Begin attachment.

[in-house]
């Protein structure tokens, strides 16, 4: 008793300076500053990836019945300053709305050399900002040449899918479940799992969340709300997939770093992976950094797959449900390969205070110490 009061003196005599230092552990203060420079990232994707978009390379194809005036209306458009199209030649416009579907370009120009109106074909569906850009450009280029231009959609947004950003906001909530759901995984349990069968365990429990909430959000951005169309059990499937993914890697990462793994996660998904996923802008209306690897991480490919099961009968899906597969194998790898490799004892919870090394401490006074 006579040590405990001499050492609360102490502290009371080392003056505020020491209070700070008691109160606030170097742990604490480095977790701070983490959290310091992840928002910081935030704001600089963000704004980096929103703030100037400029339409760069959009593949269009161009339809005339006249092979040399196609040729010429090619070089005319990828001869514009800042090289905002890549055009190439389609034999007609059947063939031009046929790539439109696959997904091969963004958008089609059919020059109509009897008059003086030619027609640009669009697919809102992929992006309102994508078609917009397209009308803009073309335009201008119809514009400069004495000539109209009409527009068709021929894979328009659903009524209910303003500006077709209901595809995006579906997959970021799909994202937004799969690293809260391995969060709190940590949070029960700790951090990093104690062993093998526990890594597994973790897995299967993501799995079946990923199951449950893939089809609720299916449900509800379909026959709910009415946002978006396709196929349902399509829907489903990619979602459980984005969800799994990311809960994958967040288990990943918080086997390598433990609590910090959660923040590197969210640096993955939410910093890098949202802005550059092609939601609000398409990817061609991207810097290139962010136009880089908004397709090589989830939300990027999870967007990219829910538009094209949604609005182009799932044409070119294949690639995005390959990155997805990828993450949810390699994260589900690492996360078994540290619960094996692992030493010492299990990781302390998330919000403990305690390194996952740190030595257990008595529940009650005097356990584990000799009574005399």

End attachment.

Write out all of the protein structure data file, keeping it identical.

[in-house]
């Protein structure tokens, strides 16, 4: 008793300076500053990836019945300053709305050399900002040449899918479940799992969340709300997939770093992976950094797959449900390969205070110490 009061003196005599230092552990203060420079990232994707978009390379194809005036209306458009199209030649416009579907370009120009109106074909569906850009450009280029231009959609947004950003906001909530759901995984349990069968365990429990909430959000951005169309059990499937993914890697990462793994996660998904996923802008209306690897991480490919099961009968899906597969194998790898490799004892919870090394401490006074 006579040590405990001499050492609360102490502290009371080392003056505020020491209070700070008691109160606030170097742990604490480095977790701070983490959290310091992840928002910081935030704001600089963000704004980096929103703030100037400029339409760069959009593949269009161009339809005339006249092979040399196609040729010429090619070089005319990828001869514009800042090289905002890549055009190439389609034999007609059947063939031009046929790539439109696959997904091969963004958008089609059919020059109509009897008059003086030619027609640009669009697919809102992929992006309102994508078609917009397209009308803009073309335009201008119809514009400069004495000539109209009409527009068709021929894979328009659903009524209910303003500006077709209901595809995006579906997959970021799909994202937004799969690293809260391995969060709190940590949070029960700790951090990093104690062993093998526990890594597994973790897995299967993501799995079946990923199951449950893939089809609720299916449900509800379909026959709910009415946002978006396709196929349902399509829907489903990619979602459980984005969800799994990311809960994958967040288990990943918080086997390598433990609590910090959660923040590197969210640096993955939410910093890098949202802005550059092609939601609000398409990817061609991207810097290139962010136009880089908004397709090589989830939300990027999870967007990219829910538009094209949604609005182009799932044409070119294949690639995005390959990155997805990828993450949810390699994260589900690492996360078994540290619960094996692992030493010492299990990781302390998330919000403990305690390194996952740190030595257990008595529940009650005097356990584990000799009574005399």